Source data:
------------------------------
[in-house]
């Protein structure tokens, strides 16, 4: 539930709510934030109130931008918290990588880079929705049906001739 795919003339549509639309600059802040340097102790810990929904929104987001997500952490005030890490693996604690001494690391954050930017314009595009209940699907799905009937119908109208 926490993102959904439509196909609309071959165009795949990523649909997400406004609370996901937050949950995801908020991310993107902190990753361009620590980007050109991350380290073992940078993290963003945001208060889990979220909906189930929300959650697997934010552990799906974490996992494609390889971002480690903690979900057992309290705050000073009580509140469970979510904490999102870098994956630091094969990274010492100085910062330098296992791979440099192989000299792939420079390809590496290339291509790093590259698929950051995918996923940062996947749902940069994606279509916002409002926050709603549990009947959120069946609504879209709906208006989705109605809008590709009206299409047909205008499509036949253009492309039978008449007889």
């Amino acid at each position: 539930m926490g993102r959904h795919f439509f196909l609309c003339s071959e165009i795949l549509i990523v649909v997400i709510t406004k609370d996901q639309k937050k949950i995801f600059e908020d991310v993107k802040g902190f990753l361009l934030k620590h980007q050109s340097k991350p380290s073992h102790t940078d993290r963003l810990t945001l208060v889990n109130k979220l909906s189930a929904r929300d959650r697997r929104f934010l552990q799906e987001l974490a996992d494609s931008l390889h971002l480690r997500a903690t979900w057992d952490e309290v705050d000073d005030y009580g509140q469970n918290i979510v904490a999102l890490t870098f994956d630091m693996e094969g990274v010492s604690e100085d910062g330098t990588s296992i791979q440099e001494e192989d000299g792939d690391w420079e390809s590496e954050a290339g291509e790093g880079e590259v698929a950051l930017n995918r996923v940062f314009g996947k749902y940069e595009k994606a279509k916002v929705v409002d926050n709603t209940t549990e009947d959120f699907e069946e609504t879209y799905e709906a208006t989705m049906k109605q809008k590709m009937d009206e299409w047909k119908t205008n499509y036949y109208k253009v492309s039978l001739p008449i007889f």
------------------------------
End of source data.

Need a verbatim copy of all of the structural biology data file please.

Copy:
[in-house]
């Protein structure tokens, strides 16, 4: 539930709510934030109130931008918290990588880079929705049906001739 795919003339549509639309600059802040340097102790810990929904929104987001997500952490005030890490693996604690001494690391954050930017314009595009209940699907799905009937119908109208 926490993102959904439509196909609309071959165009795949990523649909997400406004609370996901937050949950995801908020991310993107902190990753361009620590980007050109991350380290073992940078993290963003945001208060889990979220909906189930929300959650697997934010552990799906974490996992494609390889971002480690903690979900057992309290705050000073009580509140469970979510904490999102870098994956630091094969990274010492100085910062330098296992791979440099192989000299792939420079390809590496290339291509790093590259698929950051995918996923940062996947749902940069994606279509916002409002926050709603549990009947959120069946609504879209709906208006989705109605809008590709009206299409047909205008499509036949253009492309039978008449007889």
């Amino acid at each position: 539930m926490g993102r959904h795919f439509f196909l609309c003339s071959e165009i795949l549509i990523v649909v997400i709510t406004k609370d996901q639309k937050k949950i995801f600059e908020d991310v993107k802040g902190f990753l361009l934030k620590h980007q050109s340097k991350p380290s073992h102790t940078d993290r963003l810990t945001l208060v889990n109130k979220l909906s189930a929904r929300d959650r697997r929104f934010l552990q799906e987001l974490a996992d494609s931008l390889h971002l480690r997500a903690t979900w057992d952490e309290v705050d000073d005030y009580g509140q469970n918290i979510v904490a999102l890490t870098f994956d630091m693996e094969g990274v010492s604690e100085d910062g330098t990588s296992i791979q440099e001494e192989d000299g792939d690391w420079e390809s590496e954050a290339g291509e790093g880079e590259v698929a950051l930017n995918r996923v940062f314009g996947k749902y940069e595009k994606a279509k916002v929705v409002d926050n709603t209940t549990e009947d959120f699907e069946e609504t879209y799905e709906a208006t989705m049906k109605q809008k590709m009937d009206e299409w047909k119908t205008n499509y036949y109208k253009v492309s039978l001739p008449i007889f």